Growing up in North Central Alberta you might wonder how a small town boy like myself becomes a Science Fiction fan. My dad was into hunting and fishing and my mother listened to oldtime fiddling music. Unlike most prairie boys, I had one big advantage. I grew up in St. Paul, a town of 5400 and the location of the world’s first UFO landing pad. As a young kid, I visited the concrete structure and was never discouraged from thinking what might possibly be out there. (A big bucket load of proof would be handy, but keep an open mind.)
The Landing Pad was created as a Centennial Project. Back in 1967, Canada was 100 years old and people all over the country were looking for ways to celebrate. Roadside attractions are pretty popular in Alberta, so you have the giant Easter Egg in Vegreville, a frighteningly gigantic sausage in Mundare, monstrous beaver in Beaverlodge, etc. But the Landing Pad is different. There aren’t any famous UFO sightings in St. Paul’s history (It’s no Roswell, NM.), nor do they build spaceships there. The idea was conceived as a kind of intergalactic multicultural platform. Here we are and we want to be friends.
You go up the stairs towards the international flags….
This brings you to where the saucer can land before a map of Canada, clearly marking where St. Paul is….
If the visitors should require T-Shirts to take back to their planet, the information center and gift shop….
Added in the 1990s, I never had a chance as a kid to have my parents tell me “No, you can’t buy anything.”
The official plaque says: “The area under the World’s First UFO Landing Pad was designated international by the Town of St. Paul as a symbol of our faith that mankind will maintain the outer universe free from national wars and strife. That future travel in space will be safe for all intergalactic beings, all visitors from earth or otherwise are welcome to this territory and to the Town of St. Paul.”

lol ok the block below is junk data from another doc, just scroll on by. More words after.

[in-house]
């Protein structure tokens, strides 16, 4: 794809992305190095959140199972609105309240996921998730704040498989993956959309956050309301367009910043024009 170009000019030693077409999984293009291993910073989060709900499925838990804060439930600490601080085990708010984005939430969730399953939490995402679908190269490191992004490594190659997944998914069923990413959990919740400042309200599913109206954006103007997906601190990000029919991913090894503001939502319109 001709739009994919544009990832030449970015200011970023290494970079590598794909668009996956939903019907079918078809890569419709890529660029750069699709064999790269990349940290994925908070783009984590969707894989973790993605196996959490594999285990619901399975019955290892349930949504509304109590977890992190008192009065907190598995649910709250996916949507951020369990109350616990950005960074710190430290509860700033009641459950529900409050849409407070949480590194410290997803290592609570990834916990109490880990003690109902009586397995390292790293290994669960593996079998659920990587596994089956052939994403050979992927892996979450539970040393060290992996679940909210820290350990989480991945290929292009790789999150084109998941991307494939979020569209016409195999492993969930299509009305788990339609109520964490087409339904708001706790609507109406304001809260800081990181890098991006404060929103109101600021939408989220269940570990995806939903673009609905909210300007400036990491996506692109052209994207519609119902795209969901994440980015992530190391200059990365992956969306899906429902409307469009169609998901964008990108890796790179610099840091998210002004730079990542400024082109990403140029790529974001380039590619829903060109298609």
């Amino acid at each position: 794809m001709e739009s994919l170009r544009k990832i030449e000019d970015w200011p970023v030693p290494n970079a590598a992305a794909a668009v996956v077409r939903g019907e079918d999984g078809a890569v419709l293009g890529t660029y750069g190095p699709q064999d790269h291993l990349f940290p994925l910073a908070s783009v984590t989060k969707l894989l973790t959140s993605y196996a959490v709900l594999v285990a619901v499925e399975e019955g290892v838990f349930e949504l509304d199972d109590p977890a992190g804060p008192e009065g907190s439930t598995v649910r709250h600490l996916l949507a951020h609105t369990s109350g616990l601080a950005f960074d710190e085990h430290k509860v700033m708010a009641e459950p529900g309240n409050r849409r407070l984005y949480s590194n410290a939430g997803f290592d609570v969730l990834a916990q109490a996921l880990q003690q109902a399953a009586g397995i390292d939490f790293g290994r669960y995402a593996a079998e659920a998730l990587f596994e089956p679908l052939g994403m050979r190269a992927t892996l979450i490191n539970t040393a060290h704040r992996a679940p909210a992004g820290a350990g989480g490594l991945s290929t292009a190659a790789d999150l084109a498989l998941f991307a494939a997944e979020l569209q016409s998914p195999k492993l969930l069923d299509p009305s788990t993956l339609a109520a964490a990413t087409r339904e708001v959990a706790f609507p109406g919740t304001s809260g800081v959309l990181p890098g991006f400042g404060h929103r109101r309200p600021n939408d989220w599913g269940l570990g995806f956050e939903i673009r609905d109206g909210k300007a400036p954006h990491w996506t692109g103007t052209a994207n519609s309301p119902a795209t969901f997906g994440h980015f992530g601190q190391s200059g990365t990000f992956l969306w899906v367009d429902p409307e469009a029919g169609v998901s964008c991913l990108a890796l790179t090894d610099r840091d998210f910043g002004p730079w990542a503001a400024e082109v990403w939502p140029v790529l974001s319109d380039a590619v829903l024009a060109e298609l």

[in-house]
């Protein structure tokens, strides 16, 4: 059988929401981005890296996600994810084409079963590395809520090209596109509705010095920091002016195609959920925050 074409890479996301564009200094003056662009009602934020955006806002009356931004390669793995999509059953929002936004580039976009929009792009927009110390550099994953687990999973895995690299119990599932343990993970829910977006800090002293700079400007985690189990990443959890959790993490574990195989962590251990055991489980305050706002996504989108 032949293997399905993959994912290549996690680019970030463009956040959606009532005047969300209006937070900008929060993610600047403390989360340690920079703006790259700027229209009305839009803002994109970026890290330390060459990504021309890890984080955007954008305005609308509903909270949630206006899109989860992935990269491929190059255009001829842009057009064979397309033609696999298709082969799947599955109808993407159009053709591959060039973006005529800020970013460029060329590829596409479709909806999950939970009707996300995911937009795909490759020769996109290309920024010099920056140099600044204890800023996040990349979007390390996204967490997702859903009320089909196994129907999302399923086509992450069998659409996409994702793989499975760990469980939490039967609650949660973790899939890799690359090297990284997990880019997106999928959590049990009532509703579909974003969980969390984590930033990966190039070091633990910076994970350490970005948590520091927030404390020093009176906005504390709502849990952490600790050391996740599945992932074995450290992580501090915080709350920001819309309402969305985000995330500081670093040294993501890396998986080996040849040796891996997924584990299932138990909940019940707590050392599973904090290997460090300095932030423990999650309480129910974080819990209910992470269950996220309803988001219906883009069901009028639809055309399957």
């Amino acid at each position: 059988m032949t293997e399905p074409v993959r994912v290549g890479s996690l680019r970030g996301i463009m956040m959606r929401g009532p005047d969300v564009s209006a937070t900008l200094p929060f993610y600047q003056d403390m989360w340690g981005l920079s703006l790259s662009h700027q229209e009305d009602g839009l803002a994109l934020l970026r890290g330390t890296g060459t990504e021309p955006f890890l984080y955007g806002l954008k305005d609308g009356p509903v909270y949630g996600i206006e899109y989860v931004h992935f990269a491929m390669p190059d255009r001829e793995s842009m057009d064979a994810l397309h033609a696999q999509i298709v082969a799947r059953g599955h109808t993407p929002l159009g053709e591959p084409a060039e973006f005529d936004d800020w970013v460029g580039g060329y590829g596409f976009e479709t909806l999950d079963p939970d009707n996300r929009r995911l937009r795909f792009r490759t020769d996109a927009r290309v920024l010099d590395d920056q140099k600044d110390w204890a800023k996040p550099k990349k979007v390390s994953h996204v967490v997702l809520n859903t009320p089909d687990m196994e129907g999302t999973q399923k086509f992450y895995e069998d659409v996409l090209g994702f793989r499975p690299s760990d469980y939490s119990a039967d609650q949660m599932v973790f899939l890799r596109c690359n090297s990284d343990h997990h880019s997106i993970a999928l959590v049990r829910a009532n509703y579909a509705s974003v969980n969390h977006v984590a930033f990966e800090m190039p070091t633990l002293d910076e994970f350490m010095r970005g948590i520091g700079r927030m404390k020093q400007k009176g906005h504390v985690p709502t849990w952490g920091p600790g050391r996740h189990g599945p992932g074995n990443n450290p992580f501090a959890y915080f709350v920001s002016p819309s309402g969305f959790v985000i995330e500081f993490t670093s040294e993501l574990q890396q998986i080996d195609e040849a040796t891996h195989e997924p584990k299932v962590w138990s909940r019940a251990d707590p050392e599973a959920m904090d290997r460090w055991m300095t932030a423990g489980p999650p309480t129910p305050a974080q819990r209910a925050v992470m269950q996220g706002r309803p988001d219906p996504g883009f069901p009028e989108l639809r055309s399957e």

(Feel free to sing along with me to that other Canadian UFO artifact, Klaatu’s 1976 song “Calling Occupants of Interplanetary Craft” in its original form, not the crappy Carpenter’s version. I know at least one other Canuck will chime in with, Dan Ackroyd, whether he is home in Ontario or in LA.)
The Landing Pad has had its share of attention. It was opened on June 3, 1967 by Paul Hellyer, Minister of National Defence, who flew in by helicopter to cut the ribbon. (He later would become a writer and be involved in UFOlogy.) Queen Elizabeth II and Mother Teresa both visited in the 1980s. The town maintains a UFO sighting hotline at 1-888-SEE UFOS (I think you’ll also get the gift shop.)
Captain Kirk visits Alberta.
Now if the landing pad wasn’t enough, my brother and I always laughed whenever we drove past the road sign for Vulcan, Alberta. We were avid Star Trek re-run fans on the CBC on Saturday afternoons at 5 PM. (We had a Black & White TV so I was shocked at the colors when I saw the show on my cousin’s set in the city.) “Mr. Spock must live there!”, we’d joke, that kind of thing. (The town was named by a railroad surveryor– like 99% of all non-aboriginal town names in Canada– after the Roman god, Vulcan.) Well, somebody else had the same idea. What began as a joke, some town dignitaries showing up in Spock ears, has put this small town of 2000 on the SF map. Today the town has a roadside attraction model of the USS Enterprise, along with hosting a Star Trek convention there every summer. And again this comes as no surprise, living in Edmonton in the 1980s when Star Trek TNG first aired. The show was huge in Edmonton, second only to Oilers hockey.
Where no lunch has gone before….
Not exactly a Landing Pad but ….
I examine the strange writings.
At the gift shop where I got my “Spock is my Homeboy” T-Shirt.
Where we live, especially as children, affects us forever. I will always be a fan of Science Fiction and the fantastic, just as much as I am a fan of these two places in my province. Come see them. Have a laugh, buy a shirt. Maybe we can get a coffee and argue the evidence. (There’s a Tim Horton’s down the road, no doubt.) Are UFOs real? Does Shatner’s toupee look real? Which is better Star Trek or Star Wars? Just remember: A big bucket load of proof would be handy, but keep an open mind.
Captain’s Log- Additional: Last October, my eldest son got married. Despite the fact that it was a Steampunk wedding (Raised the boy right!), I gave the toast to the bride in Klingon. What else can you do when you grow up Star Trek?